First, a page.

S22C. o. d. c to. c^.6 ;o
everywhere for 127.00. Send for our free cat
alogue of naddlm and htrtwn. I»w***t prlcee
In the u. 8. The Fred Mfteller toddle A Har
■m Co.. UII-lO larlutr HI.. Dearer. Colo.
DIBBtDfi tIIPPI IPt CutleraandGrinder*.
DAnßcnO OUrrUCO Mall Order* Solicited.
BUEROKK BROS.. 1435-40 Larimer Street. Bearer.
FAMOUS J* N. WILSON STOCK SADDLES
Ask rour dealer for them. Take ao ether.
BROWN PALACE HOTEL,
Kuropeae plaa. lIAO and apwaed.
1 A»not. The he*t I; per day hotel la the
west. American plan.
, Denver. One block from Union Depot.
Fireproof. C. H. MORSE. Mgr
>■ ■■»- < BHKKr. HOC. CATTLE A
— CHiCKKN* FENCE
*" ■'* "*~** ■*■ « In any lencth. Send for
r " ■' 1 ' catalog of cut*. Dearer
m, M r Haw m Fence Co.. 18*7-tH
■ Iftlh et.. Dearer. Colo.
Dr. D. C. MATTHEWS
Dy |aa»R\M All first-class guaran
iTT ./Mb teed Dentistry at reduced
L prices for next 60 days.
Oslo., 929 I7tli St.
for mantel* and bathroom*
and all kind* of fireplace*.
Fixture*. Catalog *ent on
aphllcutlon. Deneer Man
tel * Tile <"O.. 1*52 Tre
moDt at.. Dearer. 2 .door*
from Brown l’ulace Hotel.
Frier* the loweet conajutant with work of the beet
quality. Write lor oar new dyle —mple*.
WIND HILLS, 6ASOLINE ENGINES,
Manufactured and Sold Direct by
Fairbanks, Morse & Co., Denver
W. L. Douglas
*3= & *3= SHOES Sen
W. L. Douglas 94.00 0111 Cdge Lina
cannot bo equprice.
r Il 1 I
juw e. isr*- .
IHiICAHTAL ♦a.GOGMC |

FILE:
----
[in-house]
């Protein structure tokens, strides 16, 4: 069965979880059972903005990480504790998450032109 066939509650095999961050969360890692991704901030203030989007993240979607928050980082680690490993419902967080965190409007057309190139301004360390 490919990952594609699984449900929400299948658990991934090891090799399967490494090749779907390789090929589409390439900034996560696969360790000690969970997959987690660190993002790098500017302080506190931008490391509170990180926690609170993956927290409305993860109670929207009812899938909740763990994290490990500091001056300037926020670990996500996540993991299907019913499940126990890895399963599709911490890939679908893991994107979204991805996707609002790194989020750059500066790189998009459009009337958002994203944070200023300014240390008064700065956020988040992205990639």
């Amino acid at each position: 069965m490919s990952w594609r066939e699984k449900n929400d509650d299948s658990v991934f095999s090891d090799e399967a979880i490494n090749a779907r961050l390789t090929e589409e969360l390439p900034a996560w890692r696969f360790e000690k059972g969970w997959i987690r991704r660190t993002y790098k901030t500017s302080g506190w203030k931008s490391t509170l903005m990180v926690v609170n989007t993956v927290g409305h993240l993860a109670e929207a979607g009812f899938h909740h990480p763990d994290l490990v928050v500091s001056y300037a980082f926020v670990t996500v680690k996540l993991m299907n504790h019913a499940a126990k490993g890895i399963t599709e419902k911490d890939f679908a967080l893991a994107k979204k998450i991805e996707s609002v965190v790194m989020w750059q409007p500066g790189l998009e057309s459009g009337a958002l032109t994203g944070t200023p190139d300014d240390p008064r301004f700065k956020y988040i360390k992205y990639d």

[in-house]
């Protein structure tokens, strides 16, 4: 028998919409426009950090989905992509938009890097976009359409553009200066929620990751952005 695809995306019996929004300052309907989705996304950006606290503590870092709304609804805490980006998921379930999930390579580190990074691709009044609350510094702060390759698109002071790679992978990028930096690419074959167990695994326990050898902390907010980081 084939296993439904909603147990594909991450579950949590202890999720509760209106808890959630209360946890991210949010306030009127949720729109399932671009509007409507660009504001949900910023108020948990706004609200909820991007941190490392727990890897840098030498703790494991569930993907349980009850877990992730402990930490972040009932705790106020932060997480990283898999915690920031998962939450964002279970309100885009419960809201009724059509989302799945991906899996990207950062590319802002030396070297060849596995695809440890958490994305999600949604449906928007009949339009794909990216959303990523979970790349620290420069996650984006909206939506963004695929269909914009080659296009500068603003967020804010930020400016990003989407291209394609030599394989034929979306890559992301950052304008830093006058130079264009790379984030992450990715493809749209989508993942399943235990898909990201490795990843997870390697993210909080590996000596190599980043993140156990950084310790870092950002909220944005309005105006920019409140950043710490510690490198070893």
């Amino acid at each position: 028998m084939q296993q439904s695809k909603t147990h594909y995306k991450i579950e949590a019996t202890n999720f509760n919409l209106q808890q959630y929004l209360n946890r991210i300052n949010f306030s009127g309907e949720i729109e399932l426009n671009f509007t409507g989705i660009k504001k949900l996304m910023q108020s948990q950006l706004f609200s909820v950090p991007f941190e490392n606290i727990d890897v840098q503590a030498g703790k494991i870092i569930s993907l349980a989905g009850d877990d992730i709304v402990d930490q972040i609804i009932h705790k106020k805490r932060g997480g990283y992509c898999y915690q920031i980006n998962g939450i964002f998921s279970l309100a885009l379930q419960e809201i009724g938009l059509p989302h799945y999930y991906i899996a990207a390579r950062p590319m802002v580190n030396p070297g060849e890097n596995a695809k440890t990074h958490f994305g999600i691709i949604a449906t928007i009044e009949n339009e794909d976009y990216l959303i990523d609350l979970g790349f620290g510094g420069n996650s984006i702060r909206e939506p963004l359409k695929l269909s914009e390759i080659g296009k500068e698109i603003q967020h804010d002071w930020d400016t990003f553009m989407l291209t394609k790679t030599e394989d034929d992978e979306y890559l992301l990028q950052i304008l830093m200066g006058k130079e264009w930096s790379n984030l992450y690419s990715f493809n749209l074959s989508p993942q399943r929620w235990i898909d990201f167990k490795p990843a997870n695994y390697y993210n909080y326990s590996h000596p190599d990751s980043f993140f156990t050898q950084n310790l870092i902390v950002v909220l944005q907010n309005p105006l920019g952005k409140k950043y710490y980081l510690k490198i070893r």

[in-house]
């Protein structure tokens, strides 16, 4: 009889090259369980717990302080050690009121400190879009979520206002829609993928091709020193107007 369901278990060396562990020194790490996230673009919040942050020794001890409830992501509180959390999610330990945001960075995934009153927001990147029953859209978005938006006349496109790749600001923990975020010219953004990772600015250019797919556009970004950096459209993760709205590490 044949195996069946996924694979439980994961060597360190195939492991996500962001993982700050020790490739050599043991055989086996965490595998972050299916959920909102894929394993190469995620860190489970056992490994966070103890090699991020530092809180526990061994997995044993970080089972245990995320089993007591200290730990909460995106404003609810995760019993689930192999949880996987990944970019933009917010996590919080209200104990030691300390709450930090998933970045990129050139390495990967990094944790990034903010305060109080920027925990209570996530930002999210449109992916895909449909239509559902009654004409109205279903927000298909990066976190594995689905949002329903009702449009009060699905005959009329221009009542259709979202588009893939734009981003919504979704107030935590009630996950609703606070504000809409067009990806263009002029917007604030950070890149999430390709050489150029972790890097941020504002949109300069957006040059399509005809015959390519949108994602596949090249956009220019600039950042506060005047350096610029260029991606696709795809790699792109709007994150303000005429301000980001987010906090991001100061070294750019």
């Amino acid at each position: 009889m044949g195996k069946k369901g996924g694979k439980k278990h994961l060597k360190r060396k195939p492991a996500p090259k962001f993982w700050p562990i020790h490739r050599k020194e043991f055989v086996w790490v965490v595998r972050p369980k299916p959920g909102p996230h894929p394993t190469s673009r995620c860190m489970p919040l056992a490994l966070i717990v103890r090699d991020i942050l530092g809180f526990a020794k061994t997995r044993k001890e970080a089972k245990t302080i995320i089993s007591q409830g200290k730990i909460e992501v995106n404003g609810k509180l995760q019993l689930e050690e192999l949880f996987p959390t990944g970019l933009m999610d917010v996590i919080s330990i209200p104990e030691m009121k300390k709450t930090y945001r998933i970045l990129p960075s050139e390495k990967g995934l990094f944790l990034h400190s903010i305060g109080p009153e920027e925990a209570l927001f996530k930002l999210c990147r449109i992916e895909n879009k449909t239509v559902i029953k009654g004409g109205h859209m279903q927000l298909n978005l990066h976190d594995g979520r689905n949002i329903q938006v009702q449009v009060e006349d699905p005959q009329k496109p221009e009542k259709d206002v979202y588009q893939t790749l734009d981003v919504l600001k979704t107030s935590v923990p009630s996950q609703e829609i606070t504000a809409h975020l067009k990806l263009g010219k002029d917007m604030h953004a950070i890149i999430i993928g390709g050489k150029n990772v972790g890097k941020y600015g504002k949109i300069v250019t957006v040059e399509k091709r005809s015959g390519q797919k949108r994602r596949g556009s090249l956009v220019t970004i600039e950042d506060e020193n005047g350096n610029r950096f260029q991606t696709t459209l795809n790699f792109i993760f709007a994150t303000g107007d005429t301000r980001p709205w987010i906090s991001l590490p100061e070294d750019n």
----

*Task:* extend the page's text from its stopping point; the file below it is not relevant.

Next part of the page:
If I could Ukeyoa Into air three large tacterle*
at Brockton, Mane., and allow you (ao lefinite
care with which event pair of eh one Is made, yea
would roallxe why W. L Doeealaa $3.»0 ehaea
coot'mo re to make, why they hold their shape,
ttt better, wear longer, and are of greater
hatrhulc value than any other M.Wrtoa
C A U ?•
la* shoe*. Take no subetUnte, Nona gnaolna
Without hia name and price stamped on bottom.
foot Color Eyoloto uood; thoy will mot moor tmiip.
. Writ# for Illustrated Catalog.
•a W. L DOUaLALWoektoa. Hath
Cured for less money and In lees time
than can be obtained elsewhere. No
inconvenience or detention from busl
nesa. Cure Guaranteed or Money Re*
funded. Coneultation and Examination
Free. Treatment by Mail Moat Suc
cessful. Send for blanks. Hours, 8
a. m. to 8 p. m.; Sunday, 10 to 12:30.
Southard Medical Co.
1007 SIXTEENTH STREET.
Jtooma I and 0 Opp. Taber Optra Mouse
RAPID ADVANCE IN COLORADO
State Shows Twenty-Nine Per Cent, of
the Production of Beet Bugar
In the Entire Country.
From the report recently prepared
for Congress to review the progress of
the beet sugar industry in the United
States, It is to be seen that Colorado
easily forged to the first place in pro
duction last year, attaining a lead over
all other states from which it will not
be soon dislodged. With 85,857 acres
In beets against 77,823 acres in Mich
igan the nearest state in point of acre
age, Colorado produced 875,154 tons of
beets, which yielded 91,608.45 tons of
sugar, against 73,893.45 tons made in
California, the closest competitor in
point of yield.
TJje business as a whole required
307.564 acres, yielded 2,665,913 tons of
beeta and 312,920:60 tons of sugar last
year. W T ith about twenty-seven per
cent, of the acreage, Colorado pro
duced twenty-nine per cent, of the
Some interesting figures have been
drawn from the estimates made in the
report on production for the present
year. The total of the cane sugar crop
for 1906 is estimated at 698,880,000
pounds, while that of the beets, allow
ing for the new factories that are to
be ready for the coming campaign, is
placed at 783,200,000 pounds, the beet
output passing that of cane sugar in
the year. The total yield of 1,482,080,-
000 pounds of sugar will be made en
tirely from the portion of the country
lying west of the Mississippi river,
and exceed by 48,150,495 pounds the
amount of sugar consumed by the